• Question 6 A student who has but a superficial knowledge of thermodynamics comes to you with the following question:

    The equilibrium constant Kp for the reaction 2 H2 (g) + O2 (g) 2H2O (g)

    is 5 x 1041 at 25 °C. I learned in class that a very large equilibrium constant indicates that the reaction overwhelmingly favors the formation of product. However, despite this fact, I know that a mixture of hydrogen and oxygen gases can be kept at room temperature, 25 °C, without producing any detectable amount of water. I am confused! Please explain.

  • Question 7 (a) (5 points) Discuss the validity of the following statement: “A bimolecular reaction is often a

    second order reaction while a second order reaction is always bimolecular.” (b) (5 points) One of the very complex set of reactions occurring inside hot internal combustion

    engines is the reaction of NO2 with CO as shown below:

    NO2 + CO → NO + CO2

    The experimental rate law for this reaction is: Rate of disappearance of NO2 = k [NO2]2 Is the above reaction an elementary reaction? Explain

    (c) The first step in a two-step reaction mechanism proposed for the above reaction is shown below:

    NO2 + NO2 → NO3 + NO

    What is the second step? (Hint: consider the overall reaction) Which step will be rate limiting?

  • Question 8 The decay of radioactive nuclides with known half-lives enables geochemists to measure the age of rocks from their isotopic compositions. In your excavations around Paramacium pond, suppose you find a uranium bearing rock that has remained geologically unaltered until the present time. The 238U in the rock decays with a half-life of 4.51 × 109 years to form a series of short-lived intermediates, ending in the stable lead isotope 206Pb. If you find that the ratio of the abundance of 206Pb to 238U is 0.361, determine the time elapsed since the rock was originally formed.

  • Question 9 Determine the equilibrium constant for the reaction HPO42− +HCO3− PO43−+ H2CO3 Identify the stronger Brønsted-Lowry acid and the stronger Brønsted-Lowry base.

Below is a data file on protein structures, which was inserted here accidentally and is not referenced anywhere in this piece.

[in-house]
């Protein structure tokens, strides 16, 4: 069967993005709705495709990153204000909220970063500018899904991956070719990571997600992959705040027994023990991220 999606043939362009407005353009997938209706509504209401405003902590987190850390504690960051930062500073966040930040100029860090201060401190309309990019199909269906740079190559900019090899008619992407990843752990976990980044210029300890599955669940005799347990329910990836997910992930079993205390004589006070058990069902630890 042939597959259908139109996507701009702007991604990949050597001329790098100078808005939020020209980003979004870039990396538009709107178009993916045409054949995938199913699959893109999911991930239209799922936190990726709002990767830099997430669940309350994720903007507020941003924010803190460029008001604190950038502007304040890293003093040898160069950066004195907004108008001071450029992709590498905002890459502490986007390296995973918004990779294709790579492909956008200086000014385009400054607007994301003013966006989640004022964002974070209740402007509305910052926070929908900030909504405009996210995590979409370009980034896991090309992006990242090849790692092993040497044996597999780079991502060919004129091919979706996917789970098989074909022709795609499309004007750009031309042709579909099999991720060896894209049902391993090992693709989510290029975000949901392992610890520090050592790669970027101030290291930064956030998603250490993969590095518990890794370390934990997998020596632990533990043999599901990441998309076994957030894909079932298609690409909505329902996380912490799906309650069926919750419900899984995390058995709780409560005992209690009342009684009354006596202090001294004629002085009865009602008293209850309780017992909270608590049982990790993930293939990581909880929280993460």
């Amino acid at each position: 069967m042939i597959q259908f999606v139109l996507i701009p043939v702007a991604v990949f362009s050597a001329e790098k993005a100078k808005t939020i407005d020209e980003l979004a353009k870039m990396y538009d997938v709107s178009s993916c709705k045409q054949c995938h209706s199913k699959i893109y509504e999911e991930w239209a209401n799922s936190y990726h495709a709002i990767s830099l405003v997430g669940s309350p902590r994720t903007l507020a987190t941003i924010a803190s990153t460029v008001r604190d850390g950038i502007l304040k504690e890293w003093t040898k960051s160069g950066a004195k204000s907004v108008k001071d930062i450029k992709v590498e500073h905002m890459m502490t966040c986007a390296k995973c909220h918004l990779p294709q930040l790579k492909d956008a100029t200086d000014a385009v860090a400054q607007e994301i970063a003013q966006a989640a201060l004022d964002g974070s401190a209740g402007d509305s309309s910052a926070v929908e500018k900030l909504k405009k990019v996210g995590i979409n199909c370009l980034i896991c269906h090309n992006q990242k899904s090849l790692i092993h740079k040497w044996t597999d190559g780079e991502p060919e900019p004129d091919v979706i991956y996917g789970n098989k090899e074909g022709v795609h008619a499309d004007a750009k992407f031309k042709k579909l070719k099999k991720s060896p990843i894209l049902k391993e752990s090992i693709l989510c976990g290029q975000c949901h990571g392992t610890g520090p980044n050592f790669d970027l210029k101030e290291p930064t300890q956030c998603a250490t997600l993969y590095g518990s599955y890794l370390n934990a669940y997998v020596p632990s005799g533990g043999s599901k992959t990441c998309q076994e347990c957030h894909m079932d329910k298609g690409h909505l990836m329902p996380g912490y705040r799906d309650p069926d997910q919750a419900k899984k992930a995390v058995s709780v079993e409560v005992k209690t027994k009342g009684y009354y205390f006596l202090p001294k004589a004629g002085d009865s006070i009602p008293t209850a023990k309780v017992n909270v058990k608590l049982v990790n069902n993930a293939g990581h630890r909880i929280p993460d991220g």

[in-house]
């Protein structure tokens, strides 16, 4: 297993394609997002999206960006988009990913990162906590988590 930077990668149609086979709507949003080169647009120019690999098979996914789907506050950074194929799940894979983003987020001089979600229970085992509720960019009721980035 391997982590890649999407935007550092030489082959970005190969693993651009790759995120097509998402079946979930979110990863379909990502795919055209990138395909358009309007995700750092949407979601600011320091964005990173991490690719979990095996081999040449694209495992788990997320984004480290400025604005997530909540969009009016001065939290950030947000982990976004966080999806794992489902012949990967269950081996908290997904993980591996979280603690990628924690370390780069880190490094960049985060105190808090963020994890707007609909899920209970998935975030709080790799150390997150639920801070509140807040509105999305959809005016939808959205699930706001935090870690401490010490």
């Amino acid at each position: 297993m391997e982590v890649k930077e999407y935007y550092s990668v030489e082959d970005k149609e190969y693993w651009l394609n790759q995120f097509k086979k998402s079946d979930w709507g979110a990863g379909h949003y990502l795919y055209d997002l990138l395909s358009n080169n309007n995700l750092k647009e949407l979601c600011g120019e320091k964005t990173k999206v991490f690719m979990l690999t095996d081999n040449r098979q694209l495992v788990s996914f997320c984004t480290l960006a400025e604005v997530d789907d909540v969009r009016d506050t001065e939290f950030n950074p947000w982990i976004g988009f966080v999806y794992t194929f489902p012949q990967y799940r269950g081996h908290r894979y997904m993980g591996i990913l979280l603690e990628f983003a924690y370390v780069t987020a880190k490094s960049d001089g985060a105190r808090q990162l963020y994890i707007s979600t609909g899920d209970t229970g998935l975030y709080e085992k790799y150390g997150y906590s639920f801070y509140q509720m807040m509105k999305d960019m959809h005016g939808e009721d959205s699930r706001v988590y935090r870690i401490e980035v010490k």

• Question 10

    Consider the reaction between permanganate ion (MnO4−) and Fe2+ to form Mn2+ and Fe3+ in acid solution.

    a. Write balanced half reactions and a balanced overall reaction for this process.

    b. Identify the species being oxidized and the oxidizing agent.

    c. Diagram an electrochemical cell in which you might study this reaction.

    d. Will permanganate spontaneously oxidize Fe2+ under the following conditions, at 298K?

    [Mn2+] = 1×10−6 M

    [MnO4−] = 0.01 M

    [Fe2+] = 1×10−3 M

    [Fe3+] = 1×10−6 M

    pH = 4.0

    Be sure to show all of your calculations and explain your results.

  • Question 11

    A volume of 50.00 mL of a monoprotic weak acid of unknown concentration is titrated with a 0.100 M solution of NaOH. The equivalence point is reached after 39.30 mL of NaOH solution has been added. At the half-equivalence point (19.65 mL), the pH is 4.85. Calculate the original concentration of the acid and its ionization constant Ka.

  • Question 12 Suppose a layer of chromium 3.0 × 10−3 cm thick is to be plated onto an automobile bumper with a surface area of 2.0 × 103 cm2. If a current of 250 A is used, how long must current be passed through the cell to achieve the desired thickness? As current is passed through the cell, chromium in chromic acid (H2CrO4) is reduced to elemental chromium. The density of chromium is 7.2 g cm−3.

  • QUESTION 13 Consider three identical flasks filled with different gases.

    Flask A: CO at 760 torr and 300 K Flask B: N2 at 250 torr and 300 K Flask C: H2 at 100 torr and 300 K

    (a) In which flask will the molecules have the greatest average kinetic energy (per molecule)? Justify your answer

    (b) In which flask will the molecules have the greatest root mean square velocity? Justify your

    answer It is not necessary to do a calculation.

    (c) On a single graph, sketch three curves depicting the Maxwell-Boltzmann distribution for the molecules in flasks A, B, and C. Make sure you properly label the axes.